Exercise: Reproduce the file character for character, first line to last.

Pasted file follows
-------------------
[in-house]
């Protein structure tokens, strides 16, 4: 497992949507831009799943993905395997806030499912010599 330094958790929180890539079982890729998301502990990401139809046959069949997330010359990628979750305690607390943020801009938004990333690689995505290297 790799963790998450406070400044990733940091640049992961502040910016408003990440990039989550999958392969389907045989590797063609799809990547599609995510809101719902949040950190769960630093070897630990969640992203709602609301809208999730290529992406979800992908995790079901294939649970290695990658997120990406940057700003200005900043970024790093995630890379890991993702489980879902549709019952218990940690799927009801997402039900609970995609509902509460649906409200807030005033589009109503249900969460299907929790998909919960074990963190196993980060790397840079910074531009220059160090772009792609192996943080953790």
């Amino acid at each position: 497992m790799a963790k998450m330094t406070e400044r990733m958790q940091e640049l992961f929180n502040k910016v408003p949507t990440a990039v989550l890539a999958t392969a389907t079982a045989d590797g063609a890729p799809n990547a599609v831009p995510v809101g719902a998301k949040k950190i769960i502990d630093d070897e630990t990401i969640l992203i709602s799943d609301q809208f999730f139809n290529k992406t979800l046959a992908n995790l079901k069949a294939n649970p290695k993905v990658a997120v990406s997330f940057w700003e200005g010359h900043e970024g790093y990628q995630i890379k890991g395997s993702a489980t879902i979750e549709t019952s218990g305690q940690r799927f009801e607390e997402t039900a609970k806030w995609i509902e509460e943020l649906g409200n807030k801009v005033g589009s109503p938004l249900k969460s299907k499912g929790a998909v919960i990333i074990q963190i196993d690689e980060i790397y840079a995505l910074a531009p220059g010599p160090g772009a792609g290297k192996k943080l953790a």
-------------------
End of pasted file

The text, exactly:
[in-house]
């Protein structure tokens, strides 16, 4: 497992949507831009799943993905395997806030499912010599 330094958790929180890539079982890729998301502990990401139809046959069949997330010359990628979750305690607390943020801009938004990333690689995505290297 790799963790998450406070400044990733940091640049992961502040910016408003990440990039989550999958392969389907045989590797063609799809990547599609995510809101719902949040950190769960630093070897630990969640992203709602609301809208999730290529992406979800992908995790079901294939649970290695990658997120990406940057700003200005900043970024790093995630890379890991993702489980879902549709019952218990940690799927009801997402039900609970995609509902509460649906409200807030005033589009109503249900969460299907929790998909919960074990963190196993980060790397840079910074531009220059160090772009792609192996943080953790």
């Amino acid at each position: 497992m790799a963790k998450m330094t406070e400044r990733m958790q940091e640049l992961f929180n502040k910016v408003p949507t990440a990039v989550l890539a999958t392969a389907t079982a045989d590797g063609a890729p799809n990547a599609v831009p995510v809101g719902a998301k949040k950190i769960i502990d630093d070897e630990t990401i969640l992203i709602s799943d609301q809208f999730f139809n290529k992406t979800l046959a992908n995790l079901k069949a294939n649970p290695k993905v990658a997120v990406s997330f940057w700003e200005g010359h900043e970024g790093y990628q995630i890379k890991g395997s993702a489980t879902i979750e549709t019952s218990g305690q940690r799927f009801e607390e997402t039900a609970k806030w995609i509902e509460e943020l649906g409200n807030k801009v005033g589009s109503p938004l249900k969460s299907k499912g929790a998909v919960i990333i074990q963190i196993d690689e980060i790397y840079a995505l910074a531009p220059g010599p160090g772009a792609g290297k192996k943080l953790a």